Mayor Bland: Why We Are Partnering with the Network
Percy Bland took office in July 2014 as the first African-American Mayor of Meridian, Mississippi. His ambitious visions for Meridian include tackling five key areas – education, community development, public safety, infrastructure, and city partnerships. He and his team have already made some amazing progress. Read about the launch of the Network’s project in Meridian and watch a recently released video about the Network’s collaboration with Meridian.
Mayor Bland at the Network’s first peer convening in Nov. 2014
Collaborating with the National Resource Network is an incredible opportunity for Meridian.
There are a lot of exciting things happening in Meridian. We are about to have $130-$150 million of new investment in downtown, including a $45 million Mississippi Arts and Entertainment Center. We also have a branch of Mississippi State with plans to put their business and kinesiology programs across the street from City Hall. That’s creating a lot of energy and a lot of excitement; they are great first steps to having a vibrant downtown.
Our small city of 42,000 people has a lot of good bones already in place and has great strengths we can build on. Meridian is easily accessible through direct flights and trains, and with nine historic districts on the National Register of Historic Places and the beautiful art deco Threefoot Building, it’s a great place to visit.
But, Meridian has its challenges, particularly high unemployment, violent crime, and, right now, limited downtown activity. We were asked to be one of the Network’s “beta” or pilot cities and immediately said, “Yes!” They did an assessment of the strengths and weaknesses of Meridian and then came back over the summer to interview me, other leadership in the city, and community stakeholders. Taking all of that into account, they delivered concrete recommendations for us, and a plan of action. With the Network’s help, we are going to:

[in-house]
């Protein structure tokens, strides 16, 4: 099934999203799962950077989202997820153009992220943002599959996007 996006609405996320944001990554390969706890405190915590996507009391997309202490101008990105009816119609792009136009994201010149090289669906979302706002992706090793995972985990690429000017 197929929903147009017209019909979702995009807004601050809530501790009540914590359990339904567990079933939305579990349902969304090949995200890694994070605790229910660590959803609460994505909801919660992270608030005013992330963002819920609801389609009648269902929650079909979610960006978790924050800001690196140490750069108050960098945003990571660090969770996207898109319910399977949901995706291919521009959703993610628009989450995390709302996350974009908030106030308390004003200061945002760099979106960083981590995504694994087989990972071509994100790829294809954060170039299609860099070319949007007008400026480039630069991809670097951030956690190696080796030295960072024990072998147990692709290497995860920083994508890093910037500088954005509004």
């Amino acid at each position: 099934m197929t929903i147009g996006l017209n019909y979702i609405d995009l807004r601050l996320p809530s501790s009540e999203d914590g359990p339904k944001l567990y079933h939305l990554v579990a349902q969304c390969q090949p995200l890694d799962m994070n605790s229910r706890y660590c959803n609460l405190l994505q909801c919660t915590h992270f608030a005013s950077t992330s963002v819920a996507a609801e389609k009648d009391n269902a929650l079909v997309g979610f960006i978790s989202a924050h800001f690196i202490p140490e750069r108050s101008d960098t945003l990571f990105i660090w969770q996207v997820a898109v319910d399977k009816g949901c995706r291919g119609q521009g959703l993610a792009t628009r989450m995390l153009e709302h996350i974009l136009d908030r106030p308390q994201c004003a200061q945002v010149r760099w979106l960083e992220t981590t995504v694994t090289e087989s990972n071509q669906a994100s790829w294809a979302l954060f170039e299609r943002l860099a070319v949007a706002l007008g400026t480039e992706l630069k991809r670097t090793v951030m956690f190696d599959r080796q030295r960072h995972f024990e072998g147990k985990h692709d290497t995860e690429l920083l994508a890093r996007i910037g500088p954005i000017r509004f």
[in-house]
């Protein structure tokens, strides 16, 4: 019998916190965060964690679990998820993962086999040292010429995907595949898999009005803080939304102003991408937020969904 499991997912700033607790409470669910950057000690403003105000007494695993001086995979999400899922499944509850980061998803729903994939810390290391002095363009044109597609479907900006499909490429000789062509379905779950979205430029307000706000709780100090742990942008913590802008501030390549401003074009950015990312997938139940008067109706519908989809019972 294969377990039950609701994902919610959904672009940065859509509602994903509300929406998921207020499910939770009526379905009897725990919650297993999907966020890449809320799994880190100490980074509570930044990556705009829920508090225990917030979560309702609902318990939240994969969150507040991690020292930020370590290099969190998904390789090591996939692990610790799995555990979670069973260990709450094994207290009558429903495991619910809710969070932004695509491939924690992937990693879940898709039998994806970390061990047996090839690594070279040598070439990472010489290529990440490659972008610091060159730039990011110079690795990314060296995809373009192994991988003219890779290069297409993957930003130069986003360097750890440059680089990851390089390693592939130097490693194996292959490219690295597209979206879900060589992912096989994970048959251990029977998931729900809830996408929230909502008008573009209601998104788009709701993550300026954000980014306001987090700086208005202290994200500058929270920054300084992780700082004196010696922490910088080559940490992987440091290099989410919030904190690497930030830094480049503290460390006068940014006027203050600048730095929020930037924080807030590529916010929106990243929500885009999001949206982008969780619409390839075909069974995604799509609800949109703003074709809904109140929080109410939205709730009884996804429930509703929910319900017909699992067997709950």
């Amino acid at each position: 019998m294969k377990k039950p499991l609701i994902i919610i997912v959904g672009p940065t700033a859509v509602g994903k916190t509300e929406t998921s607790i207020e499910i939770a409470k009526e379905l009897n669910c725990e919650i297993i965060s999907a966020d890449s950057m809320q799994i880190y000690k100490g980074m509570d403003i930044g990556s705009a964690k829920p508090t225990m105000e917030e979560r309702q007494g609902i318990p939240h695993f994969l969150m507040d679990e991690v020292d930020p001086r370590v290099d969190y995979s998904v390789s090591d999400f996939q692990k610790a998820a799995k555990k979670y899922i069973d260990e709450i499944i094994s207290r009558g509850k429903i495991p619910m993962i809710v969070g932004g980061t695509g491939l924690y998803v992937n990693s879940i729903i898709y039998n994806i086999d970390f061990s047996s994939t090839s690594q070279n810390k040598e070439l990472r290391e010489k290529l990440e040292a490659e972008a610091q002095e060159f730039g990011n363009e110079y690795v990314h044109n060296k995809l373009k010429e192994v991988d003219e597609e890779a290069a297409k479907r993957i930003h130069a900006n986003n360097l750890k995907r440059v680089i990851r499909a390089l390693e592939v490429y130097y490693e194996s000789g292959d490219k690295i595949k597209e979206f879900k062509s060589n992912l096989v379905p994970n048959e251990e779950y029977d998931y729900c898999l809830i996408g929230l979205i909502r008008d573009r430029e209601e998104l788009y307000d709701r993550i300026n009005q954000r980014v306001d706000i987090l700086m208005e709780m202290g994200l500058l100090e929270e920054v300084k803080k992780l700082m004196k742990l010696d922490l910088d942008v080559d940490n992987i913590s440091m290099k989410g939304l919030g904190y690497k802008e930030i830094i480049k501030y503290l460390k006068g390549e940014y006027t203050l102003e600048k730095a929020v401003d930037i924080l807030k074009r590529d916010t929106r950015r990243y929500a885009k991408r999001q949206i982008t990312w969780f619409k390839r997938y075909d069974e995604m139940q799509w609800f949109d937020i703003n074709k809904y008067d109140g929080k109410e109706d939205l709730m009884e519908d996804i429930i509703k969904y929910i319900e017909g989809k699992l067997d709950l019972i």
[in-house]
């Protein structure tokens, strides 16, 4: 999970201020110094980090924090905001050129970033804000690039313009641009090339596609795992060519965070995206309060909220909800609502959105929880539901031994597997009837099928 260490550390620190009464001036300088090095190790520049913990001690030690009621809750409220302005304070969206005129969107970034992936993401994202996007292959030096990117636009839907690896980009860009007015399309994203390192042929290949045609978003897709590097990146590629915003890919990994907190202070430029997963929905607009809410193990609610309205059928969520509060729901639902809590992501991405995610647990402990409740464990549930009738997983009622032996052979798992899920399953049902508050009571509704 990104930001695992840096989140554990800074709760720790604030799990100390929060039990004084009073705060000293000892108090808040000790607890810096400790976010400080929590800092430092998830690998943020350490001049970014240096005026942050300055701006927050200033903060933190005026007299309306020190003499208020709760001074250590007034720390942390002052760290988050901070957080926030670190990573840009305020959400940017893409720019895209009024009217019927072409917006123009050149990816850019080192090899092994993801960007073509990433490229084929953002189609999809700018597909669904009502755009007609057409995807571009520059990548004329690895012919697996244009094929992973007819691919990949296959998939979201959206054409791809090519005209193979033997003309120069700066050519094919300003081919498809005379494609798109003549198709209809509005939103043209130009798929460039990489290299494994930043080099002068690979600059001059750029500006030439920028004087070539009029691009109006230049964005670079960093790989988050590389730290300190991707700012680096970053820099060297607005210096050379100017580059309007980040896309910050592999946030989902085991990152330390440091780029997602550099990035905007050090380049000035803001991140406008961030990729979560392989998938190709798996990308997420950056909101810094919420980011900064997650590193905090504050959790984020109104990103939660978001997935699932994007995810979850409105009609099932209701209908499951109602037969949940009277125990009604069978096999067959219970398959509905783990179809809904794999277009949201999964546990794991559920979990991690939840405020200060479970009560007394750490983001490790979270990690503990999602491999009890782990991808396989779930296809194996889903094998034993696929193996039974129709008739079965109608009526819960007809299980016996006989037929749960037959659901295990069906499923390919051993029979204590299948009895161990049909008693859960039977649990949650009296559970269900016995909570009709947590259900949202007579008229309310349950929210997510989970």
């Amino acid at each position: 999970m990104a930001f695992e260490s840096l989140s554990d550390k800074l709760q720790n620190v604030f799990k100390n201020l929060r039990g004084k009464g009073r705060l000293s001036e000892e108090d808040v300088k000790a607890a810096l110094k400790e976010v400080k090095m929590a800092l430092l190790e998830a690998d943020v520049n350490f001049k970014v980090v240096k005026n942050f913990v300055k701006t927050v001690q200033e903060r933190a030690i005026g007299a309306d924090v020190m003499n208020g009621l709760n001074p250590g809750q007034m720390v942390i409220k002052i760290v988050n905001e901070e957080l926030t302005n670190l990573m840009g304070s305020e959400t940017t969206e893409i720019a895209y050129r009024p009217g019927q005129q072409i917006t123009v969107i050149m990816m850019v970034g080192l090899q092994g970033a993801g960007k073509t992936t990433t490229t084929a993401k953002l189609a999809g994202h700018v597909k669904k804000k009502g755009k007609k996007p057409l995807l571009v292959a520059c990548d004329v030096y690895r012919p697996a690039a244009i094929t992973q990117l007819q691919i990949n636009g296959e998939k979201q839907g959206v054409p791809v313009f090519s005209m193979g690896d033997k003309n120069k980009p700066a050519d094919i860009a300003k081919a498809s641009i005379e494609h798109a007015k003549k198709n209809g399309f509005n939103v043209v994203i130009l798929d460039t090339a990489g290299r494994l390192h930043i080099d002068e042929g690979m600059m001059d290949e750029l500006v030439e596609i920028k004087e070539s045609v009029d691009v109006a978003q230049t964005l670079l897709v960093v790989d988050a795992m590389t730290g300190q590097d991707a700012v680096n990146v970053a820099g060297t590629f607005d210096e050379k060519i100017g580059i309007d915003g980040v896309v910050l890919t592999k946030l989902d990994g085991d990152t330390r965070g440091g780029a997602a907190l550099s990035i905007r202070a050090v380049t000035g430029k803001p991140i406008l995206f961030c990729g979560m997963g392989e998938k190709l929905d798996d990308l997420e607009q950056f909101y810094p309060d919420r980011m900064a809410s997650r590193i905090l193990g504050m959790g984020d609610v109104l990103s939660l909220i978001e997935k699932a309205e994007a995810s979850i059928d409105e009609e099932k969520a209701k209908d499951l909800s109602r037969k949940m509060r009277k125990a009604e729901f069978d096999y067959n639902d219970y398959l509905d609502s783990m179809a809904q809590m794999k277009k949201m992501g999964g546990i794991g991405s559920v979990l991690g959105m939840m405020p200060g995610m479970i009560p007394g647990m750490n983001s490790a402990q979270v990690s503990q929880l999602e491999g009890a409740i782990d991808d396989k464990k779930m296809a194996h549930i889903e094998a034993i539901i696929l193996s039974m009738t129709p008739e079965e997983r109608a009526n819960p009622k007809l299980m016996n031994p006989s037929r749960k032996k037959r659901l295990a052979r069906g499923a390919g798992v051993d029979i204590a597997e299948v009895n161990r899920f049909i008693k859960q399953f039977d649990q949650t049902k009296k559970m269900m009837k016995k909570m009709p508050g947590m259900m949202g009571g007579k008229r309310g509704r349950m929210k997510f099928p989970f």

Prioritize our redevelopment goals. We can’t do everything at once, and what we want to do, we want to do successfully.
Identify potential funding sources for redevelopment. This is an opportunity for Meridian to attract interest and financing.
Prepare the city to move forward on its own with implementation as we continue to reach out to and grow our stakeholders.
Could we do these things without the Network? Probably, but it would take us longer. Like every city, we have pressing issues. With the ultimate goal of a successful and vibrant Meridian, the Network will provide the blueprint we need to move ahead on a number of fronts. It will enable us to look at our challenges differently, not in silos as separate issues, but interconnected. We are one city. We don’t want to make a decision between having a safe city and modern infrastructure, or community development and good schools. We want a plan that helps us do more and smarter.
One of the most exciting elements of working with the Network is being part of a peer convening with other cities across the country. It’s really powerful to talk about our problems and issues and realize that we’re not alone. We can really learn from one another.
I am dedicated to Meridian and to making it a stronger city. The Network is going to help us get to where we need to go, laying the groundwork for decades of progress. It’s very exciting.